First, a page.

Killing A Doctor


Just so people will understand how a Doctor To A Bario is actually being carried out nowadays: All physicians who are DOH scholars, or doctors who had their education in government subsidized medical institutions are obligated to serve atleast two years in areas of needs. But, the government can not force these doctors to serve in areas that are obviously dangerous. No doctor can be forced to go to war torn areas or in areas where security can not be guaranteed. So, how did Dr. Dreyfuss Perlas end up in Lanao’s Municipat Health district? The answer is simple. He chose to be there.
Dr. Perlas was just 31 when he was shot dead by an unidentified gunman while on his way to his apartment, yesterday night. He just returned from a medical mission which he himself spearheaded in a far flung barangay in Lanao. People who witnessed the incident rushed him to Lanao District Hospital but was declared dead on arrival. 
Lanao lost a dedicated doctor who placed their needs above his, and the medical community lost a brother, and a respected collegue.
He could have stayed in Aklan, where he will be among the people he knew since birth, or he could have chosen to go to Manila to specialize. He could have become one fine specialist, and allowed some fine things in life. But he chose to be deployed in a war torn, derelict, and chaotic area, away from his family, and far from any chance of career advancement. Why? Because amidst the mutation and open destruction of our beloved profession, there are doctors like Dr Perlas who find his medical license not as a key to make money, but to serve the poorest of the poor. He served the outcasts, the discarded, the unknown. And he was killed burdened by the sufferings of these people who seem to have been forgotten by the world.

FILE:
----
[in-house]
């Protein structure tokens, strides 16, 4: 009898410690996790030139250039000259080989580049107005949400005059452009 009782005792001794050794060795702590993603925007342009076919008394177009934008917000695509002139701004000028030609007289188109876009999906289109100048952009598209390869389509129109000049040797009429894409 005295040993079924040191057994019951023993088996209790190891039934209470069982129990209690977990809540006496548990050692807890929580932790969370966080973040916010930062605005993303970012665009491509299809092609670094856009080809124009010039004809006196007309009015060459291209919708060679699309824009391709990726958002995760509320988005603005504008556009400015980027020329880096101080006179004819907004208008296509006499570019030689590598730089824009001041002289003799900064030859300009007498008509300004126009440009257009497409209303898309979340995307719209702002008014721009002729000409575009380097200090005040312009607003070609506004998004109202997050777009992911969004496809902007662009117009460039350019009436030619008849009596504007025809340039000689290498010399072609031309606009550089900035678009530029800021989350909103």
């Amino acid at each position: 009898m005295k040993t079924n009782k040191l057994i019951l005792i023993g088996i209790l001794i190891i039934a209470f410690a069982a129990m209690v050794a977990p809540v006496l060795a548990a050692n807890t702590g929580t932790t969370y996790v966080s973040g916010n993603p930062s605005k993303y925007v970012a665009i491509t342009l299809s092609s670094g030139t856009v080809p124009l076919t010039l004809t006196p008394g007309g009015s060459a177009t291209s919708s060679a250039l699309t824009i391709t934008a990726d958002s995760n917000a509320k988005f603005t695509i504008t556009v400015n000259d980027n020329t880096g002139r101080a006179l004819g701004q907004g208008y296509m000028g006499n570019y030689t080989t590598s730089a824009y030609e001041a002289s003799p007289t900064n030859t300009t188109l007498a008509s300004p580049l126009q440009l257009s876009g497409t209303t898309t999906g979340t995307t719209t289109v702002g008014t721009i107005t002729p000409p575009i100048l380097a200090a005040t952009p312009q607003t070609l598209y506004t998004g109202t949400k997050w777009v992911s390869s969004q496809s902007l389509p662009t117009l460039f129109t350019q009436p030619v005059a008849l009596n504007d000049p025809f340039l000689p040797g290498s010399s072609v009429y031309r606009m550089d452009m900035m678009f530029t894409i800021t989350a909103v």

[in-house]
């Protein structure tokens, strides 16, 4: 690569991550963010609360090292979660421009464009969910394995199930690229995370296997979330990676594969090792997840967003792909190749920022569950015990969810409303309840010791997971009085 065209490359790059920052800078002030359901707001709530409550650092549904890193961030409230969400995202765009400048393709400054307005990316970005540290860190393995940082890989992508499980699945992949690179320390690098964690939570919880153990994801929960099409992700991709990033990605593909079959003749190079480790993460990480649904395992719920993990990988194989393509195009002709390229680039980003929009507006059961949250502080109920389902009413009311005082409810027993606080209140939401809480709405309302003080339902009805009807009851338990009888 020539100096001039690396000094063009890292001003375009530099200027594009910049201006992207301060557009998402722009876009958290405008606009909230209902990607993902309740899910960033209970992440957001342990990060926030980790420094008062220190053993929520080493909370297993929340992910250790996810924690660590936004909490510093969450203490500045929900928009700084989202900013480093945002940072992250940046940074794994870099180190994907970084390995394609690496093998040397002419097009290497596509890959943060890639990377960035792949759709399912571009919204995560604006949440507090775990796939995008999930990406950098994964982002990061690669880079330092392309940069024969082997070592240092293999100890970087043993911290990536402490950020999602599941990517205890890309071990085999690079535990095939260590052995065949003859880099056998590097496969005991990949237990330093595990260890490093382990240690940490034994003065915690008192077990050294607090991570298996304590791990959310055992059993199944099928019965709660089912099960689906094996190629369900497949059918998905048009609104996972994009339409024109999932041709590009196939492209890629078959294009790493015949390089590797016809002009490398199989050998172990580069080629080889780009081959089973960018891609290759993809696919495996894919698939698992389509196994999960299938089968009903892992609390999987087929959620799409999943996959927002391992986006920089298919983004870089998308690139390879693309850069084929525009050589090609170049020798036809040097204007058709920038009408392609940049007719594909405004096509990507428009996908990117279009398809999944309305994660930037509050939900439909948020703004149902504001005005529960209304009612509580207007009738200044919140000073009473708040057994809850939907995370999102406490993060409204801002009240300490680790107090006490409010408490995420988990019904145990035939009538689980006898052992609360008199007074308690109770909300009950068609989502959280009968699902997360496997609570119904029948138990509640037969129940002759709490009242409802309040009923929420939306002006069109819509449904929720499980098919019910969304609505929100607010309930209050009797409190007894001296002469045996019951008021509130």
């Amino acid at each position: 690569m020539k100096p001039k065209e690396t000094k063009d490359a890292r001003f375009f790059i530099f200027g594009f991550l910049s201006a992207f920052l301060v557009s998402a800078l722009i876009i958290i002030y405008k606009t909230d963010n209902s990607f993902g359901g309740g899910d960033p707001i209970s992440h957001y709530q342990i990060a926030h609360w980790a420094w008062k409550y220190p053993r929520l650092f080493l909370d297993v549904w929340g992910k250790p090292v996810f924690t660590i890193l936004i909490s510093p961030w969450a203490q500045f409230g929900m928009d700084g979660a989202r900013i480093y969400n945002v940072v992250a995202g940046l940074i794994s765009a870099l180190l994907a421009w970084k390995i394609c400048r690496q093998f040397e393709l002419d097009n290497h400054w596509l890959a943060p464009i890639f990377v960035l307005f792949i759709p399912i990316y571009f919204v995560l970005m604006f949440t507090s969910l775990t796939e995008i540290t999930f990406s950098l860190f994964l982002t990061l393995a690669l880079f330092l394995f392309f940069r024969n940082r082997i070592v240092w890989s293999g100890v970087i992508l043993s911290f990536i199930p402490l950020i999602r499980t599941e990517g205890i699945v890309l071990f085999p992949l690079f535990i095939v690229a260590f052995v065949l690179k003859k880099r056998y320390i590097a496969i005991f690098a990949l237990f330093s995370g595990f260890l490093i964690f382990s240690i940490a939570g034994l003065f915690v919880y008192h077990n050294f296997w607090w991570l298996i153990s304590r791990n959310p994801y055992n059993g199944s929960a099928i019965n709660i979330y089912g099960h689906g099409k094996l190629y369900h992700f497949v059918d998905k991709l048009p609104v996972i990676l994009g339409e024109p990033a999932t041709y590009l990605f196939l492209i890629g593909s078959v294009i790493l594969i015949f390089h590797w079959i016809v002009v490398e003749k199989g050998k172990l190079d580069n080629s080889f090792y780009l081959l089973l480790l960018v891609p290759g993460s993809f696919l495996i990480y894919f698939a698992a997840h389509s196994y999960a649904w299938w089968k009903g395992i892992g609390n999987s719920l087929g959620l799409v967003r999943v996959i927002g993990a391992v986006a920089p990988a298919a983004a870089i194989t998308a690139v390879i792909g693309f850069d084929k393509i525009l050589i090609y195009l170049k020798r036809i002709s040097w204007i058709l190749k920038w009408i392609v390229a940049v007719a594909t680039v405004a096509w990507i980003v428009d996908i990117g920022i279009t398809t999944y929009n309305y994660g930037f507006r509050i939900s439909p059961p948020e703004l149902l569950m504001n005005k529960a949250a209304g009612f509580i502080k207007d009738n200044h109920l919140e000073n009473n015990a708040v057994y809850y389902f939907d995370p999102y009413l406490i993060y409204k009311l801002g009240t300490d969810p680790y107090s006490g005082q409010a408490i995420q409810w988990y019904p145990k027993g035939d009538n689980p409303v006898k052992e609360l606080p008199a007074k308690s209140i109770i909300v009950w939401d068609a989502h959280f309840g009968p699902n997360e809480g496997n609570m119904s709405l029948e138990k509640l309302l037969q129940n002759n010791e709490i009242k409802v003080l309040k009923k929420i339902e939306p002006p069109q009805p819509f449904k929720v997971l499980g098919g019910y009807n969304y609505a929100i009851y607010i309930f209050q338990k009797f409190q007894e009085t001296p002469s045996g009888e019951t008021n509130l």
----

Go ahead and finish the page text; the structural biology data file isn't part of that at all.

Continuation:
He was only required to give back two years to the government. Instead, he offered 12 years, an entire lifetime, if you come to think of it. 4 years as BS Biology student in UP Los Banos; 4 years as Medicine proper in Visayas State University; and finally 1 year as post graduate intern. He did not specialize. After receiving his medical license, he chose to serve in Lanao and spent 12 years of his life there as municipal health officer, until his death, by a single bullet that pierced his heart. 
The entire medical community mourn his passing, but it is the Lanao people, those who reside in the outermost limits of civilized living, who lost the most. They lost a hero. They lost their “Superman Doc”. 
 When you murder a doctor whose life had been dedicated to serving people that for years had been deprived of doctors and medical care, you did not just murder one person, you killed an entire community. 

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